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Apelles himself. This work, in the Latin, his “ lordship so much affected, that he had ordained,

by his last will and testament, to have had it pub“ lished many years since : but that singular person “ entrusted therewith, soon after deceased. And " therefore it must now expect a time to come “ forth amongst his lordship's other Latin works." And Archbishop Tenison says, “the third is, a memo“ rial, entitled The Felicities of Queen Elizabeth. “ This was written by his lordship in Latin only. A

person, of more good will than ability, translated “ it into English, and called it in the singular, Her " Felicity. But we have also a version, much more “ accurate and judicious, performed by Doctor “ Rawley, who was pleased to take that labour upon

him, because he understood the value his lordship “put upon this work; for it was such, that I find “ this charge given concerning it, in his last will “ and testament. “ In particular, I wish the eulogy " which I writ, in Felicem Memoriam Elizabethæ,

may be published.'"

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Of these tracts Tenison says,

" the fifth is, "the Imago Civilis Julii Cæsaris.'

The sixth, Imago Civilis Augusti Cæsaris. Both of them “ short personal characters, and not histories of “ their empire: and written by his lordship in that “ tongue, which in their times was at its height, and “ became the language of the world. A while since,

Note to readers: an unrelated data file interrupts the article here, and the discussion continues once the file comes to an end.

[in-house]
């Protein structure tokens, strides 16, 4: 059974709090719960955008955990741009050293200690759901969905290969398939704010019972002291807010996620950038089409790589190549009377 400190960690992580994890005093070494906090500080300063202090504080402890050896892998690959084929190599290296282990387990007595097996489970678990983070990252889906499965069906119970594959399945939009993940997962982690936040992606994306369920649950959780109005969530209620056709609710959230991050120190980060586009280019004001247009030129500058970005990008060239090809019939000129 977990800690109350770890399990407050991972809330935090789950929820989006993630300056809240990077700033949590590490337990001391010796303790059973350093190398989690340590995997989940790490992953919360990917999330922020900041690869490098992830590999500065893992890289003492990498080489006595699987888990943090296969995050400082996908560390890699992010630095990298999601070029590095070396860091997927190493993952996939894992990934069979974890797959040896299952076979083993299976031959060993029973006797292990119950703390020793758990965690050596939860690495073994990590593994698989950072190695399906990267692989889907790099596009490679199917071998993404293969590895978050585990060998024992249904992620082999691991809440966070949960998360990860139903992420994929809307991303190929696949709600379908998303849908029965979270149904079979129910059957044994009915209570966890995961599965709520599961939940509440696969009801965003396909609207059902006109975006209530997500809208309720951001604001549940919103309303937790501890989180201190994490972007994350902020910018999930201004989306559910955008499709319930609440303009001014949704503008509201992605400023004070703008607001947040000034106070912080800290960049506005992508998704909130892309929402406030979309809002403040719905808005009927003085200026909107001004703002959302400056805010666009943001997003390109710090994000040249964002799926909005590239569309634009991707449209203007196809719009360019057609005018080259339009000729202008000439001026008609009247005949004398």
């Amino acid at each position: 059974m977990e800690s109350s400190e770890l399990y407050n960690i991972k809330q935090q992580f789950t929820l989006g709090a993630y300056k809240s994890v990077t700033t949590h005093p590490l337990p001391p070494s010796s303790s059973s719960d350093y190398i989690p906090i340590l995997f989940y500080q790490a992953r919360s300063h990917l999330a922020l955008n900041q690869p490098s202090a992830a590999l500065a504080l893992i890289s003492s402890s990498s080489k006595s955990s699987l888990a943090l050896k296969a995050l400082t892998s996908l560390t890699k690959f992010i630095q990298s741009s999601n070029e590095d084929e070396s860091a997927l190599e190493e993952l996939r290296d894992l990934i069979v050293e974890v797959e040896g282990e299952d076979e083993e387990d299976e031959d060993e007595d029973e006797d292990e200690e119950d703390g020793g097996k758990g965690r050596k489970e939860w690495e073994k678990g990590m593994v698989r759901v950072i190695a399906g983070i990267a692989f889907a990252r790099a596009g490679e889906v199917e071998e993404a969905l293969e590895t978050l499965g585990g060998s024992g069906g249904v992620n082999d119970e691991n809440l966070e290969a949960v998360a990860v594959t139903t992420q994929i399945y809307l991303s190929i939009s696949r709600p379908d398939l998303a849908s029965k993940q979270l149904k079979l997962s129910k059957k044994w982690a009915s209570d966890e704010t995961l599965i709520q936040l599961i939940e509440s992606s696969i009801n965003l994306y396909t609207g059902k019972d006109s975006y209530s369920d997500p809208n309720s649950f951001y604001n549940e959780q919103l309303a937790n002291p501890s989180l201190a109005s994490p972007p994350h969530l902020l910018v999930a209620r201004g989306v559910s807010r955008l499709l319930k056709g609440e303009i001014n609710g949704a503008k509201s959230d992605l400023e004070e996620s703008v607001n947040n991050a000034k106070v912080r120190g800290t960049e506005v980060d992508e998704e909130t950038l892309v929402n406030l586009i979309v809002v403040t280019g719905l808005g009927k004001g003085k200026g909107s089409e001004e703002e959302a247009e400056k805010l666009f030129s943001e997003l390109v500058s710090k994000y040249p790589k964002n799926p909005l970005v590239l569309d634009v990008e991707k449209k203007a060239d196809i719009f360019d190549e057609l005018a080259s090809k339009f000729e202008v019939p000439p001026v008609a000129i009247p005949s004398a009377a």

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Bacon says,


they were translated into English, and inserted “ into the first part of the Resuscitation.”

In the few lines upon the character of Augustus Cæsar, there is a maxim well deserving the deep consideration of every young man of sensibility, apt to be

Misled by fancy's meteor ray,

By passion driven :
And yet the light that leads astray,

Is light from heaven.

“ those persons * which are of a tur“bulent nature or appetite, do commonly pass their “ youth in many errors; and about their middle, “and then and not before, they shew forth their

perfections; but those that are of a sedate and "calm nature, may be ripe for great and glorious " actions in their youth.” The very same sentiment which he expresses in his Essay on Youth and Age. “ Natures that have much heat, and great and “ violent desires and perturbations, are not ripe for " action till they have passed the meridian of their

years : as it was with Julius Cæsar and Septimius “ Severus; of the latter of whom it is said, “juven“ tutem egit, erroribus, imo furoribus plenam ;' and

yet he was the ablest emperor, almost, of all the “ list : but reposed natures may do well in youth, as “it is seen in Augustus Cæsar, Cosmus, duke of

Florence, Gaston de Foix, and others.”

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I have selected this piece of biography from the letters, and restored it to what appears to me to be its proper place. Of this a MS. may be found in the British Museum.

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